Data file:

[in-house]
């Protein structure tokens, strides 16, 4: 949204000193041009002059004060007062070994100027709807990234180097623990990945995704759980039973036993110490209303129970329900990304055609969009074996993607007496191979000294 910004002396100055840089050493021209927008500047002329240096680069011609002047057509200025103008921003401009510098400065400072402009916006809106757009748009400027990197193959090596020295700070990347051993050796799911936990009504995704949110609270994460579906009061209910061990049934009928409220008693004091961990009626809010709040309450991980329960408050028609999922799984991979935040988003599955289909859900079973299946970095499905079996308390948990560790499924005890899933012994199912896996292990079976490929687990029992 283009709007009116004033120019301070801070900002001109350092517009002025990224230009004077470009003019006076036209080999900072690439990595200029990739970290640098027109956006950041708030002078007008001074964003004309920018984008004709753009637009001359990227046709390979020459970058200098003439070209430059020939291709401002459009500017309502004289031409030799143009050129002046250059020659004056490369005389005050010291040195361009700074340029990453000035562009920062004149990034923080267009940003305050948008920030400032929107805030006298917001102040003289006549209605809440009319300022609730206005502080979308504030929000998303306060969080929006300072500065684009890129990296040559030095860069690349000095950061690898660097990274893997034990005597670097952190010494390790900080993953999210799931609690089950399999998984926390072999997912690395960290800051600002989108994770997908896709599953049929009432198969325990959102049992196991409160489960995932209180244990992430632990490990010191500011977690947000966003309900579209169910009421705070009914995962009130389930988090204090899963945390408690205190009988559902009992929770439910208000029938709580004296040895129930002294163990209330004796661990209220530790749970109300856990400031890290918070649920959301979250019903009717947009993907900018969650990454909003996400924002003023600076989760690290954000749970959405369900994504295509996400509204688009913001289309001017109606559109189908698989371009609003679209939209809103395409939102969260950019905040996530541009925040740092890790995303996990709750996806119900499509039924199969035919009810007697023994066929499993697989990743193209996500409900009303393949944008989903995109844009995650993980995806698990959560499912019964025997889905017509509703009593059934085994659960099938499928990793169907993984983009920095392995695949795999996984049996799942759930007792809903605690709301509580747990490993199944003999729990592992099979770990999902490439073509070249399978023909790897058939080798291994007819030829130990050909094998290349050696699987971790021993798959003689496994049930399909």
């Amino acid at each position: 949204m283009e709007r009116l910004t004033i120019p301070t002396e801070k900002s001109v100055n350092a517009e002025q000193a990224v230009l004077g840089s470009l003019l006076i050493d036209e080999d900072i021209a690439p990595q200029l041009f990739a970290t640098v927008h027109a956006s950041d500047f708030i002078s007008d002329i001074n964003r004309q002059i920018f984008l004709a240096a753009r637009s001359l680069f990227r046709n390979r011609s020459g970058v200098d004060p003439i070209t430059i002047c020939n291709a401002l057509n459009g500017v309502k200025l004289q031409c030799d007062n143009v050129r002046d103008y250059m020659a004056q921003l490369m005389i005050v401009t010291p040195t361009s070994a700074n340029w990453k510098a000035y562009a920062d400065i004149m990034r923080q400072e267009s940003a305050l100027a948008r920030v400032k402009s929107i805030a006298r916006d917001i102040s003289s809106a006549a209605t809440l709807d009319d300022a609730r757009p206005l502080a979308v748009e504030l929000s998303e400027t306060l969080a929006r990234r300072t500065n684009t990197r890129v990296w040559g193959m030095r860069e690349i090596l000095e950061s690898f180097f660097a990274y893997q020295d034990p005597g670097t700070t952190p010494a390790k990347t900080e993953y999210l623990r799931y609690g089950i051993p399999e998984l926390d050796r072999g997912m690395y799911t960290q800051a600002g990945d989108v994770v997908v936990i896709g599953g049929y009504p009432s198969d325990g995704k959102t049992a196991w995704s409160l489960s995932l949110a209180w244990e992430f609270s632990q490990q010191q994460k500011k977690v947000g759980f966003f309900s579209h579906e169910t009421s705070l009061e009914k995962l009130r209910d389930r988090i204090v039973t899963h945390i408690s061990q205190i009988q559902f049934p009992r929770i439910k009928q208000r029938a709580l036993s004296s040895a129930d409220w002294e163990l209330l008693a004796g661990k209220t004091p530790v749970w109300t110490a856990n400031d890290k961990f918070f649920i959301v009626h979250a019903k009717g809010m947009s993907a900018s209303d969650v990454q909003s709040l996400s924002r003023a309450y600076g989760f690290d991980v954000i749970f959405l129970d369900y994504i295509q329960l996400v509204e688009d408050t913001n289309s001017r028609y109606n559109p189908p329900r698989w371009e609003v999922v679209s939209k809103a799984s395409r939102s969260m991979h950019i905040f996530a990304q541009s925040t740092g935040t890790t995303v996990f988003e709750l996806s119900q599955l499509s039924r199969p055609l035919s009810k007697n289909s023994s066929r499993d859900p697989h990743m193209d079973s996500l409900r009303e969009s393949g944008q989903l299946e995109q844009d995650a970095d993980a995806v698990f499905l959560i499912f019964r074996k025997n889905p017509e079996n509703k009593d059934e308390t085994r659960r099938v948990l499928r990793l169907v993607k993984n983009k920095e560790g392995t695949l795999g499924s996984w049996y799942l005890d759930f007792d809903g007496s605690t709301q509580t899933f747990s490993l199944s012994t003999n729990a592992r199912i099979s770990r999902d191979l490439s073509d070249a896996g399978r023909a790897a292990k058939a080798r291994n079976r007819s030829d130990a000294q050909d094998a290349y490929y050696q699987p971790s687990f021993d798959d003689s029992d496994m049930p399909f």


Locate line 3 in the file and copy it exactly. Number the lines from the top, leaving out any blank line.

């Amino acid at each position: 949204m283009e709007r009116l910004t004033i120019p301070t002396e801070k900002s001109v100055n350092a517009e002025q000193a990224v230009l004077g840089s470009l003019l006076i050493d036209e080999d900072i021209a690439p990595q200029l041009f990739a970290t640098v927008h027109a956006s950041d500047f708030i002078s007008d002329i001074n964003r004309q002059i920018f984008l004709a240096a753009r637009s001359l680069f990227r046709n390979r011609s020459g970058v200098d004060p003439i070209t430059i002047c020939n291709a401002l057509n459009g500017v309502k200025l004289q031409c030799d007062n143009v050129r002046d103008y250059m020659a004056q921003l490369m005389i005050v401009t010291p040195t361009s070994a700074n340029w990453k510098a000035y562009a920062d400065i004149m990034r923080q400072e267009s940003a305050l100027a948008r920030v400032k402009s929107i805030a006298r916006d917001i102040s003289s809106a006549a209605t809440l709807d009319d300022a609730r757009p206005l502080a979308v748009e504030l929000s998303e400027t306060l969080a929006r990234r300072t500065n684009t990197r890129v990296w040559g193959m030095r860069e690349i090596l000095e950061s690898f180097f660097a990274y893997q020295d034990p005597g670097t700070t952190p010494a390790k990347t900080e993953y999210l623990r799931y609690g089950i051993p399999e998984l926390d050796r072999g997912m690395y799911t960290q800051a600002g990945d989108v994770v997908v936990i896709g599953g049929y009504p009432s198969d325990g995704k959102t049992a196991w995704s409160l489960s995932l949110a209180w244990e992430f609270s632990q490990q010191q994460k500011k977690v947000g759980f966003f309900s579209h579906e169910t009421s705070l009061e009914k995962l009130r209910d389930r988090i204090v039973t899963h945390i408690s061990q205190i009988q559902f049934p009992r929770i439910k009928q208000r029938a709580l036993s004296s040895a129930d409220w002294e163990l209330l008693a004796g661990k209220t004091p530790v749970w109300t110490a856990n400031d890290k961990f918070f649920i959301v009626h979250a019903k009717g809010m947009s993907a900018s209303d969650v990454q909003s709040l996400s924002r003023a309450y600076g989760f690290d991980v954000i749970f959405l129970d369900y994504i295509q329960l996400v509204e688009d408050t913001n289309s001017r028609y109606n559109p189908p329900r698989w371009e609003v999922v679209s939209k809103a799984s395409r939102s969260m991979h950019i905040f996530a990304q541009s925040t740092g935040t890790t995303v996990f988003e709750l996806s119900q599955l499509s039924r199969p055609l035919s009810k007697n289909s023994s066929r499993d859900p697989h990743m193209d079973s996500l409900r009303e969009s393949g944008q989903l299946e995109q844009d995650a970095d993980a995806v698990f499905l959560i499912f019964r074996k025997n889905p017509e079996n509703k009593d059934e308390t085994r659960r099938v948990l499928r990793l169907v993607k993984n983009k920095e560790g392995t695949l795999g499924s996984w049996y799942l005890d759930f007792d809903g007496s605690t709301q509580t899933f747990s490993l199944s012994t003999n729990a592992r199912i099979s770990r999902d191979l490439s073509d070249a896996g399978r023909a790897a292990k058939a080798r291994n079976r007819s030829d130990a000294q050909d094998a290349y490929y050696q699987p971790s687990f021993d798959d003689s029992d496994m049930p399909f």